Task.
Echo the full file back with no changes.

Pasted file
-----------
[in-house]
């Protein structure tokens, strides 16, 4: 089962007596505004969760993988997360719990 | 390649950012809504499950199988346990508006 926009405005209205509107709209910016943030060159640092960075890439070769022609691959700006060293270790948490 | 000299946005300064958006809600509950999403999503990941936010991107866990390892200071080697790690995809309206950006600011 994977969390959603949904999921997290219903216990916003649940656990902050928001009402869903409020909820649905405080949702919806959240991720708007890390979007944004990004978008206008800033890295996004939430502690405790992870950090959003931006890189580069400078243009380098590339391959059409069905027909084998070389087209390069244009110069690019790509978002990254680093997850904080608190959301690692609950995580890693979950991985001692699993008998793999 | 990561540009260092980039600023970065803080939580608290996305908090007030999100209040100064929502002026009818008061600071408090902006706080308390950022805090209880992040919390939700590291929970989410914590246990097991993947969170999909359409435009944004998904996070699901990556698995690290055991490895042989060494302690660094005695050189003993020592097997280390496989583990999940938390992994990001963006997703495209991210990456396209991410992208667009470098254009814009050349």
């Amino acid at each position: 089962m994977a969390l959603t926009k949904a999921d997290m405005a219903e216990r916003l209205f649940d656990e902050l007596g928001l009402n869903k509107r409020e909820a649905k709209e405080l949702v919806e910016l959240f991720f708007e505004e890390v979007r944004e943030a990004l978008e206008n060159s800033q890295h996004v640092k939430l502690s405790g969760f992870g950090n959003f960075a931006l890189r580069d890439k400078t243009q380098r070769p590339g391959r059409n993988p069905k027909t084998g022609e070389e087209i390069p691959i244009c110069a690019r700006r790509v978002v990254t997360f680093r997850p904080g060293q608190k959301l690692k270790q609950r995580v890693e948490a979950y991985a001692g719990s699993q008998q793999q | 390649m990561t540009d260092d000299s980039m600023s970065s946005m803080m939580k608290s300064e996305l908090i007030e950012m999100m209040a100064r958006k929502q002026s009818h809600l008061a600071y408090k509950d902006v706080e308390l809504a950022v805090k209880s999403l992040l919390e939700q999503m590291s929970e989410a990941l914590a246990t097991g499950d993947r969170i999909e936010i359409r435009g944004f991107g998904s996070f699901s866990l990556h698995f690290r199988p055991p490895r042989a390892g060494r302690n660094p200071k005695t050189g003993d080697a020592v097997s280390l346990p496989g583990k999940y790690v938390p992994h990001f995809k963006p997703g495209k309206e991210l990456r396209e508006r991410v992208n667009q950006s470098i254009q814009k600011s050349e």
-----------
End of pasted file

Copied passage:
[in-house]
């Protein structure tokens, strides 16, 4: 089962007596505004969760993988997360719990 | 390649950012809504499950199988346990508006 926009405005209205509107709209910016943030060159640092960075890439070769022609691959700006060293270790948490 | 000299946005300064958006809600509950999403999503990941936010991107866990390892200071080697790690995809309206950006600011 994977969390959603949904999921997290219903216990916003649940656990902050928001009402869903409020909820649905405080949702919806959240991720708007890390979007944004990004978008206008800033890295996004939430502690405790992870950090959003931006890189580069400078243009380098590339391959059409069905027909084998070389087209390069244009110069690019790509978002990254680093997850904080608190959301690692609950995580890693979950991985001692699993008998793999 | 990561540009260092980039600023970065803080939580608290996305908090007030999100209040100064929502002026009818008061600071408090902006706080308390950022805090209880992040919390939700590291929970989410914590246990097991993947969170999909359409435009944004998904996070699901990556698995690290055991490895042989060494302690660094005695050189003993020592097997280390496989583990999940938390992994990001963006997703495209991210990456396209991410992208667009470098254009814009050349």
């Amino acid at each position: 089962m994977a969390l959603t926009k949904a999921d997290m405005a219903e216990r916003l209205f649940d656990e902050l007596g928001l009402n869903k509107r409020e909820a649905k709209e405080l949702v919806e910016l959240f991720f708007e505004e890390v979007r944004e943030a990004l978008e206008n060159s800033q890295h996004v640092k939430l502690s405790g969760f992870g950090n959003f960075a931006l890189r580069d890439k400078t243009q380098r070769p590339g391959r059409n993988p069905k027909t084998g022609e070389e087209i390069p691959i244009c110069a690019r700006r790509v978002v990254t997360f680093r997850p904080g060293q608190k959301l690692k270790q609950r995580v890693e948490a979950y991985a001692g719990s699993q008998q793999q | 390649m990561t540009d260092d000299s980039m600023s970065s946005m803080m939580k608290s300064e996305l908090i007030e950012m999100m209040a100064r958006k929502q002026s009818h809600l008061a600071y408090k509950d902006v706080e308390l809504a950022v805090k209880s999403l992040l919390e939700q999503m590291s929970e989410a990941l914590a246990t097991g499950d993947r969170i999909e936010i359409r435009g944004f991107g998904s996070f699901s866990l990556h698995f690290r199988p055991p490895r042989a390892g060494r302690n660094p200071k005695t050189g003993d080697a020592v097997s280390l346990p496989g583990k999940y790690v938390p992994h990001f995809k963006p997703g495209k309206e991210l990456r396209e508006r991410v992208n667009q950006s470098i254009q814009k600011s050349e």